Archive for Thursday, March 30, 2006

Broken arm doesn’t dash Slater’s football dreams

March 30, 2006

Jeff Slater got serious just in time.

After taking it easy during the summer his first few years of high school, Slater started hitting the weights hard, recovered from a broken arm and ultimately had the opportunity to play college football.

Jeff Slater, seated center, signed a letter-of-intent on Feb. 17 to play football at Dodge City Community College. Slater, a Lansing High senior, was joined at his signing ceremony by family members Charlotte Powell, his grandmother, parents Rick and Julie Slater and Sara Slater, his sister. Standing is LHS coach Bill Pekarek.

Jeff Slater, seated center, signed a letter-of-intent on Feb. 17 to play football at Dodge City Community College. Slater, a Lansing High senior, was joined at his signing ceremony by family members Charlotte Powell, his grandmother, parents Rick and Julie Slater and Sara Slater, his sister. Standing is LHS coach Bill Pekarek.

He signed on Feb. 17 to play football at Dodge City Community College.

"I'm ready for it," he said of the opportunity to play at the next level. "I'm ready for it because everybody around me is going to be a lot better than me. Hopefully I'll be able to elevate my game to a new level down there."

Slater was lucky to have the opportunity at all. A standout athlete at Lansing High for four years in football, basketball and track, Slater admitted that for a long time he got by on ability alone.

Wake up early and hit the weight room during the summer? Nah.

His mind changed after football ended his junior year. Lansing rolled into the regional playoffs on an eight-game winning streak, only to get pounded by Holton.

"My sophomore and junior year I never worked in the weight room, and Coach P. (Bill Pekarek) was always hassling me," Slater said. "The difference was we couldn't beat Tonganoxie. We couldn't beat Mill Valley. We saw what happened with Holton last year."

Holton's players were stronger. They hit harder. They were flat-out tougher.

Slater finally decided he needed to change. He was an All-State linebacker and All-Kaw Valley League linebacker and running back as a junior, but he realized he needed to do more.

"I finally bought into what Coach P. was saying," Slater said. "I made a couple bets that I'd make it (to weights) over 25 times."

Slater made it to weights 25 out of 27 days before having an unlucky accident. In late July while playing in an AAU basketball game, he was undercut by an opposing player and knocked to the floor. He broke his humerus - the bone that runs between the shoulder and elbow.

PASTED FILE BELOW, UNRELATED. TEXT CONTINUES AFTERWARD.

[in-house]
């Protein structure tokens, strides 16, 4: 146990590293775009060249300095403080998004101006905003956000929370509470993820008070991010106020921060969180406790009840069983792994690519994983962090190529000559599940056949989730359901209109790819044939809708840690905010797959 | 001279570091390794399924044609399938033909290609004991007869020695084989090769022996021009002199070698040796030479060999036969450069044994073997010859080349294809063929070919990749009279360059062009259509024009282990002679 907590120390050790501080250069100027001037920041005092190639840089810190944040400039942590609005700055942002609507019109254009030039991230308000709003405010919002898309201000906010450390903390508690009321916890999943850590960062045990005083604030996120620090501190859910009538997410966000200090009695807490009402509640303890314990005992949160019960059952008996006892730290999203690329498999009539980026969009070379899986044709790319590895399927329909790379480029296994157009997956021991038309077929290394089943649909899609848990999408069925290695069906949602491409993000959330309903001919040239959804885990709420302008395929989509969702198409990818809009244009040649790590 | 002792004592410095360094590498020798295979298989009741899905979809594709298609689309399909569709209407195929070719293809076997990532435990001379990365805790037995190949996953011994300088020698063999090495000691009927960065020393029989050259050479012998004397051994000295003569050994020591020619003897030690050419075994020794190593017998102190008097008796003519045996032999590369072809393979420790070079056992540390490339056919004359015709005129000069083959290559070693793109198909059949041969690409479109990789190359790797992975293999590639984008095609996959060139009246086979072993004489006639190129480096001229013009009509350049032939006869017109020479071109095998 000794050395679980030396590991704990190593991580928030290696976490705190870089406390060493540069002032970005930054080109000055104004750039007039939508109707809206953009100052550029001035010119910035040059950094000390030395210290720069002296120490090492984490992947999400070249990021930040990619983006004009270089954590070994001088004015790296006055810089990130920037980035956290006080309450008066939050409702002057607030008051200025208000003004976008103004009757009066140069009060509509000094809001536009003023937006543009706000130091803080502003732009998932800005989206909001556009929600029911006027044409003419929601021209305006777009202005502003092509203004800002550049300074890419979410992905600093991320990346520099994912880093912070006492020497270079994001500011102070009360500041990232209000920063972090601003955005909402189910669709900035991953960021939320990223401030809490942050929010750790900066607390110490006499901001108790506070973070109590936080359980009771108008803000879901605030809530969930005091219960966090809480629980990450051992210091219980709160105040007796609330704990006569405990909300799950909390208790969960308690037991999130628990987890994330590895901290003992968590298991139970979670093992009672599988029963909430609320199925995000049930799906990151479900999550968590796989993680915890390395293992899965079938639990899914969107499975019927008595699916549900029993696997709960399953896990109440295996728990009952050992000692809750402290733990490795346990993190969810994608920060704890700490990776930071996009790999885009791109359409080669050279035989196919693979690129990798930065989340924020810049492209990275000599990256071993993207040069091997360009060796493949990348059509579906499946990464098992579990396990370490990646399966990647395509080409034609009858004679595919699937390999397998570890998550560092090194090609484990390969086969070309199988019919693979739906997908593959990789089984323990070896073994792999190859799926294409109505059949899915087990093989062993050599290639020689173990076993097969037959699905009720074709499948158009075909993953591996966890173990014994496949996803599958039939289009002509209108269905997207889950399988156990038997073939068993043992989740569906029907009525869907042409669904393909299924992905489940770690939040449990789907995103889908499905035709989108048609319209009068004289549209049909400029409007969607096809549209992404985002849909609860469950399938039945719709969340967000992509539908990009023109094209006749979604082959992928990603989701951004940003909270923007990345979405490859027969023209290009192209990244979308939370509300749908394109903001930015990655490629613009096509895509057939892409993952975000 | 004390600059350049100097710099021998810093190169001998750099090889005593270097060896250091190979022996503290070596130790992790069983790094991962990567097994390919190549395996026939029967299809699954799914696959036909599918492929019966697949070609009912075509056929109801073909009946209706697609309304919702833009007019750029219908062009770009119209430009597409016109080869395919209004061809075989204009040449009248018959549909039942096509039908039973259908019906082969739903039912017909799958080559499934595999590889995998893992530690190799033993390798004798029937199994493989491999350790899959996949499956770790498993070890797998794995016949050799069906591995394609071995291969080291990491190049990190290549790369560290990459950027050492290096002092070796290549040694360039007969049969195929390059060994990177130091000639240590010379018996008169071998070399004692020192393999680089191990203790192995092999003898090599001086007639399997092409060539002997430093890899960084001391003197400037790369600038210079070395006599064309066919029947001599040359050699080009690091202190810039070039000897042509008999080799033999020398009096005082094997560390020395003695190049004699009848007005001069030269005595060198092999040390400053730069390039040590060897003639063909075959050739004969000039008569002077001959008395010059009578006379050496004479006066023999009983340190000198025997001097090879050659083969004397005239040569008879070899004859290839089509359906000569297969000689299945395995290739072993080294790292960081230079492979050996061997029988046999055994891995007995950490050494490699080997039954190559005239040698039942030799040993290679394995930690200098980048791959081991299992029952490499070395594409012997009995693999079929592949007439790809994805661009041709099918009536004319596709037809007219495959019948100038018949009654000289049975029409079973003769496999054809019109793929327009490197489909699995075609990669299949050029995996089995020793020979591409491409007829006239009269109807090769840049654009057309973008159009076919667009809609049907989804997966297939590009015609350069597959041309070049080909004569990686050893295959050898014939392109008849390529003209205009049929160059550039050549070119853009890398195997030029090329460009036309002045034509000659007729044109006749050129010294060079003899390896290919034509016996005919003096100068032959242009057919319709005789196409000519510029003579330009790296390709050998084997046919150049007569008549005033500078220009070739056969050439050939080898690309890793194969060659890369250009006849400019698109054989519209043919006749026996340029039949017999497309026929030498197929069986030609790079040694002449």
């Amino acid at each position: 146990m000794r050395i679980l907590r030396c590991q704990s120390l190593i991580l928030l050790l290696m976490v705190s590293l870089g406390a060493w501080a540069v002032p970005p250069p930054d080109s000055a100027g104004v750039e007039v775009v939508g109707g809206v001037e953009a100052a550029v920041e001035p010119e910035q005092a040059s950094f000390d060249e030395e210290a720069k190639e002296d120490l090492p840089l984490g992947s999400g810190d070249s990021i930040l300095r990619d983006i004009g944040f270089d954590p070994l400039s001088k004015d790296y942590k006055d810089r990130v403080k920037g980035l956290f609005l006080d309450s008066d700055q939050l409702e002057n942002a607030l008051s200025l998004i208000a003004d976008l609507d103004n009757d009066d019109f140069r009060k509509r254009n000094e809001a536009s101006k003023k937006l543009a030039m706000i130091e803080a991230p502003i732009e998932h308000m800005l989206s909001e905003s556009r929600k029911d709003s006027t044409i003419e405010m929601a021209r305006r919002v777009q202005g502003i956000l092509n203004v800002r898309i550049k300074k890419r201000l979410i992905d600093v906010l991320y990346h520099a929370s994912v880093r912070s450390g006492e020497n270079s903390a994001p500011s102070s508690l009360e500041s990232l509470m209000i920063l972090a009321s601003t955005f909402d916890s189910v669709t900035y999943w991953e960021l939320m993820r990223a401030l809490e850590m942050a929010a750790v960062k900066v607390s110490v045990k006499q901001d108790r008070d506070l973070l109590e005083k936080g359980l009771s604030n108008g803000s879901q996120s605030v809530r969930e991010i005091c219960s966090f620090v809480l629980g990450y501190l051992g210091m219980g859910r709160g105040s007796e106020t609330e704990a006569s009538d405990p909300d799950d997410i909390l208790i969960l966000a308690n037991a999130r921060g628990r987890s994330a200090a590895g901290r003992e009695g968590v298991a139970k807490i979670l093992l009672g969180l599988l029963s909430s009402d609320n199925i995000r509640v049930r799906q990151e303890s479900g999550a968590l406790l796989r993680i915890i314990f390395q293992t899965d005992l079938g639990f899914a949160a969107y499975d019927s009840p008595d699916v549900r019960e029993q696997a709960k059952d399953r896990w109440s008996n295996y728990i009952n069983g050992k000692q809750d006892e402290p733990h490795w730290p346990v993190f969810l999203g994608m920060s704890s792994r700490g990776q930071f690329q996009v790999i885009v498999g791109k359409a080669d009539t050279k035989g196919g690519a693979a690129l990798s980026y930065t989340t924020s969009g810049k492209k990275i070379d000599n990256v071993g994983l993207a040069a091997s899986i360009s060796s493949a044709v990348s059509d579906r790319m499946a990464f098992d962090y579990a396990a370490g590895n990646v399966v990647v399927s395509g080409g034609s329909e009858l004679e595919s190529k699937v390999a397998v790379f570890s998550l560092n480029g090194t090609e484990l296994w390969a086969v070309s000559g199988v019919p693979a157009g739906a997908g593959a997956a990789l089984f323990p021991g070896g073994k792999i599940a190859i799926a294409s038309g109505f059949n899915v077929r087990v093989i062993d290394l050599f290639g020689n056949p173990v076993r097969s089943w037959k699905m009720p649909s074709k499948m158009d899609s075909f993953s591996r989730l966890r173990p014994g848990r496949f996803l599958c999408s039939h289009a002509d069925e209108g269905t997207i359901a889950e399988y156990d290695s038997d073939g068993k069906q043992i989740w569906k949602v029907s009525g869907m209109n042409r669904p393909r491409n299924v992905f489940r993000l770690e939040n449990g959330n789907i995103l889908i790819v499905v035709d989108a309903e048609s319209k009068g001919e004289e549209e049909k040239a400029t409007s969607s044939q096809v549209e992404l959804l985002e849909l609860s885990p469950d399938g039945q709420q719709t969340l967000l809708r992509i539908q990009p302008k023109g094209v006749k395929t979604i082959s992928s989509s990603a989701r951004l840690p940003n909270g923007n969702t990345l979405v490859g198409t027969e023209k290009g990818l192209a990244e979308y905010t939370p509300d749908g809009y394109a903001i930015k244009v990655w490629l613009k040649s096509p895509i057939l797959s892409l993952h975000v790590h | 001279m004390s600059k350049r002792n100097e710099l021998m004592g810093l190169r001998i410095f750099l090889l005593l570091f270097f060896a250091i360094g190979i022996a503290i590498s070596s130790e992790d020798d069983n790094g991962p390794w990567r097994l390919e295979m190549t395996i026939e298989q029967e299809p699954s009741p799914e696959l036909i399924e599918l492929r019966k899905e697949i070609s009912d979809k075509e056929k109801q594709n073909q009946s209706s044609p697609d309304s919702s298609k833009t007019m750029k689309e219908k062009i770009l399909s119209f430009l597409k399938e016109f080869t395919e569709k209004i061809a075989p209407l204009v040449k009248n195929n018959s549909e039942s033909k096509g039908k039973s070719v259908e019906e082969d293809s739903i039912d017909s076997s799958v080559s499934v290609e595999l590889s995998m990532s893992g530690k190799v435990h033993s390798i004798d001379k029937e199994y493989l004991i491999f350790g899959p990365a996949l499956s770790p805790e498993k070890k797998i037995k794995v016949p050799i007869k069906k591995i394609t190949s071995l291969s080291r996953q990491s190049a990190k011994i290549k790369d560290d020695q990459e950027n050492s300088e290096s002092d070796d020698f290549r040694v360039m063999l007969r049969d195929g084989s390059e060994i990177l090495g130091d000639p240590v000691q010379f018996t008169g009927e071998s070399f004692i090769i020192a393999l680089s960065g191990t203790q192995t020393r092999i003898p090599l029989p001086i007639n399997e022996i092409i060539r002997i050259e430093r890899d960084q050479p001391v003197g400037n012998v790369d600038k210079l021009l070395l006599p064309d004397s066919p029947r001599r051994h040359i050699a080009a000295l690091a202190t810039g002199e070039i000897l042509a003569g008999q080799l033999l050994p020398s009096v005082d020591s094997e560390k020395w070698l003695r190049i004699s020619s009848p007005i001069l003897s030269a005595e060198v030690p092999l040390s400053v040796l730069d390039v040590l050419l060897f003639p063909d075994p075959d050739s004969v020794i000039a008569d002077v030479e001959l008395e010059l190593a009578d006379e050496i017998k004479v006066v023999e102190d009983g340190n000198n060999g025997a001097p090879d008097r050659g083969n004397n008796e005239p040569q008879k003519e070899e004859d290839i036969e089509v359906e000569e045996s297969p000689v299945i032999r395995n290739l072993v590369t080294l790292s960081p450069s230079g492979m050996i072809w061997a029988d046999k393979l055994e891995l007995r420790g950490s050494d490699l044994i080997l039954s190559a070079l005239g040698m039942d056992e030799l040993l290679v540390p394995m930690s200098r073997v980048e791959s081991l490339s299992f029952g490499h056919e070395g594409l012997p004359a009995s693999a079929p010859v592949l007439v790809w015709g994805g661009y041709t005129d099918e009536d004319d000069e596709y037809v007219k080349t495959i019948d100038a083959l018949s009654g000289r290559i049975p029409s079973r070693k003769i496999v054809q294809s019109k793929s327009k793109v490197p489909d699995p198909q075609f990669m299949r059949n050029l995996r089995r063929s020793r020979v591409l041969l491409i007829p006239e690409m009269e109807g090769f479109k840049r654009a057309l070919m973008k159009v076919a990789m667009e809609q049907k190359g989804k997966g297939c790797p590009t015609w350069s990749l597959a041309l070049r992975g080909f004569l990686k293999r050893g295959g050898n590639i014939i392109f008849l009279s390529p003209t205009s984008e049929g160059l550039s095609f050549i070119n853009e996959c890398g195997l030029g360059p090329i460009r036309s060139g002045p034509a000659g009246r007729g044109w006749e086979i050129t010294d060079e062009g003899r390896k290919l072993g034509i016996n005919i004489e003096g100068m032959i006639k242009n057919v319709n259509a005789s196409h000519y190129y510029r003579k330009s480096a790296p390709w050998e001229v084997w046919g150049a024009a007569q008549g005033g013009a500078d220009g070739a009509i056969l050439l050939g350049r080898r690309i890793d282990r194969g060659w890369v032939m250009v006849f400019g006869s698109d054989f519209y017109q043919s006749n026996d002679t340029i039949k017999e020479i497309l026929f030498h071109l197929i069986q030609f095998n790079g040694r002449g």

Suddenly it appeared his hard work would be all for nothing.

Slater was told he would miss his entire senior season. Before the injury he'd been hearing from NCAA Division II colleges, but afterward the phone stopped ringing.

"I did want to play at a higher level of football next year," Slater admitted, "but with the arm, the D-II schools stopped calling and sending stuff."

Slater didn't want the dream to die. He chugged apple juice to load up on calcium. He worked hard to rehabilitate the arm and returned to the field on Homecoming. As a running back, wide receiver and linebacker, he helped the Lions win the Kaw Valley League title.

Suddenly, colleges started paying attention to him again. Dodge City called and offered him a position as a wide receiver. It was an opportunity Slater couldn't refuse.

"The games obviously helped from what the coaches at Dodge said," Slater said of his return to the field.

Slater said he would benefit from focusing solely on playing wide receiver. He said that would allow his arm to continue to heal and strengthen. He said it also would give him the best opportunity to sign with a four-year school later.

"I should get more exposure at the junior college, and with the way my arm's healing, it's a slow process but it should be healed up and everything should be going well" when he gets to school, he said. "But mainly I'm just glad that everything worked out. This is what I wanted to do. This is what I dedicated my summer towards so I could play college football."

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